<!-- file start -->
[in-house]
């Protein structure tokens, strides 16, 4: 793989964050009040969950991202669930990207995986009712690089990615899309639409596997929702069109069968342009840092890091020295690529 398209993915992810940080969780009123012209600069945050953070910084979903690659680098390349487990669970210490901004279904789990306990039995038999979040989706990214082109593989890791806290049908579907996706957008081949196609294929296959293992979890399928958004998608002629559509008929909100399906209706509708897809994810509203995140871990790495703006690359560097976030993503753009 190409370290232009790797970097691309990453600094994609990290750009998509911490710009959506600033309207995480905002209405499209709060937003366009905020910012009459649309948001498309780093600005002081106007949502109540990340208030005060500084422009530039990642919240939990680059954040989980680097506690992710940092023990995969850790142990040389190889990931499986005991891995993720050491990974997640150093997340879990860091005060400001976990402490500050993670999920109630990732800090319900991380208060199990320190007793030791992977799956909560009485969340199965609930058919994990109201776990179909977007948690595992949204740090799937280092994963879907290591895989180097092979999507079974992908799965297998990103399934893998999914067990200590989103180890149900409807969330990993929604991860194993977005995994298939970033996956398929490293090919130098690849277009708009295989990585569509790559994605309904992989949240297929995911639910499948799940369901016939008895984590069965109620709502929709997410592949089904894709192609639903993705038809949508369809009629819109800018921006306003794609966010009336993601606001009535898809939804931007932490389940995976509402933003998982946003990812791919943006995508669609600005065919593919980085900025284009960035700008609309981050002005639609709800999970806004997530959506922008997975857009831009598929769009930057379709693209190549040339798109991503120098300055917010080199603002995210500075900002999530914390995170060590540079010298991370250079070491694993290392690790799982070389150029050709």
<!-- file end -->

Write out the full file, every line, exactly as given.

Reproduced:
[in-house]
């Protein structure tokens, strides 16, 4: 793989964050009040969950991202669930990207995986009712690089990615899309639409596997929702069109069968342009840092890091020295690529 398209993915992810940080969780009123012209600069945050953070910084979903690659680098390349487990669970210490901004279904789990306990039995038999979040989706990214082109593989890791806290049908579907996706957008081949196609294929296959293992979890399928958004998608002629559509008929909100399906209706509708897809994810509203995140871990790495703006690359560097976030993503753009 190409370290232009790797970097691309990453600094994609990290750009998509911490710009959506600033309207995480905002209405499209709060937003366009905020910012009459649309948001498309780093600005002081106007949502109540990340208030005060500084422009530039990642919240939990680059954040989980680097506690992710940092023990995969850790142990040389190889990931499986005991891995993720050491990974997640150093997340879990860091005060400001976990402490500050993670999920109630990732800090319900991380208060199990320190007793030791992977799956909560009485969340199965609930058919994990109201776990179909977007948690595992949204740090799937280092994963879907290591895989180097092979999507079974992908799965297998990103399934893998999914067990200590989103180890149900409807969330990993929604991860194993977005995994298939970033996956398929490293090919130098690849277009708009295989990585569509790559994605309904992989949240297929995911639910499948799940369901016939008895984590069965109620709502929709997410592949089904894709192609639903993705038809949508369809009629819109800018921006306003794609966010009336993601606001009535898809939804931007932490389940995976509402933003998982946003990812791919943006995508669609600005065919593919980085900025284009960035700008609309981050002005639609709800999970806004997530959506922008997975857009831009598929769009930057379709693209190549040339798109991503120098300055917010080199603002995210500075900002999530914390995170060590540079010298991370250079070491694993290392690790799982070389150029050709």